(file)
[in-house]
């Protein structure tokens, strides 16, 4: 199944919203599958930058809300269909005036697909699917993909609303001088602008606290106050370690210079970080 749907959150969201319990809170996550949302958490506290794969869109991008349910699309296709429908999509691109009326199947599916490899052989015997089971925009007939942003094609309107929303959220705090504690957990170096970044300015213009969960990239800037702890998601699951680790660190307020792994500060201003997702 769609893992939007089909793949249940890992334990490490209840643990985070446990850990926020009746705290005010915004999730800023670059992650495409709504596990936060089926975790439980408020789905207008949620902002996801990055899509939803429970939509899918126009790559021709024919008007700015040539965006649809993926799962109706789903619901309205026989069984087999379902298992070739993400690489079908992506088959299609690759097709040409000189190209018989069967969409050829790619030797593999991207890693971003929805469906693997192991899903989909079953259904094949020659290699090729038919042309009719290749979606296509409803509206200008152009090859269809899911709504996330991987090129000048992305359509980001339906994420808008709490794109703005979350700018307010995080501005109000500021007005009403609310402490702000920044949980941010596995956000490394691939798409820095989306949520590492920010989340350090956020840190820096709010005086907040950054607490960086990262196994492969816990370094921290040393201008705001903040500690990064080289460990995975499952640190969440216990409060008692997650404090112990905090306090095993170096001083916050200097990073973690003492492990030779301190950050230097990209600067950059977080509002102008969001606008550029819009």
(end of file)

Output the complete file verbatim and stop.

[in-house]
């Protein structure tokens, strides 16, 4: 199944919203599958930058809300269909005036697909699917993909609303001088602008606290106050370690210079970080 749907959150969201319990809170996550949302958490506290794969869109991008349910699309296709429908999509691109009326199947599916490899052989015997089971925009007939942003094609309107929303959220705090504690957990170096970044300015213009969960990239800037702890998601699951680790660190307020792994500060201003997702 769609893992939007089909793949249940890992334990490490209840643990985070446990850990926020009746705290005010915004999730800023670059992650495409709504596990936060089926975790439980408020789905207008949620902002996801990055899509939803429970939509899918126009790559021709024919008007700015040539965006649809993926799962109706789903619901309205026989069984087999379902298992070739993400690489079908992506088959299609690759097709040409000189190209018989069967969409050829790619030797593999991207890693971003929805469906693997192991899903989909079953259904094949020659290699090729038919042309009719290749979606296509409803509206200008152009090859269809899911709504996330991987090129000048992305359509980001339906994420808008709490794109703005979350700018307010995080501005109000500021007005009403609310402490702000920044949980941010596995956000490394691939798409820095989306949520590492920010989340350090956020840190820096709010005086907040950054607490960086990262196994492969816990370094921290040393201008705001903040500690990064080289460990995975499952640190969440216990409060008692997650404090112990905090306090095993170096001083916050200097990073973690003492492990030779301190950050230097990209600067950059977080509002102008969001606008550029819009």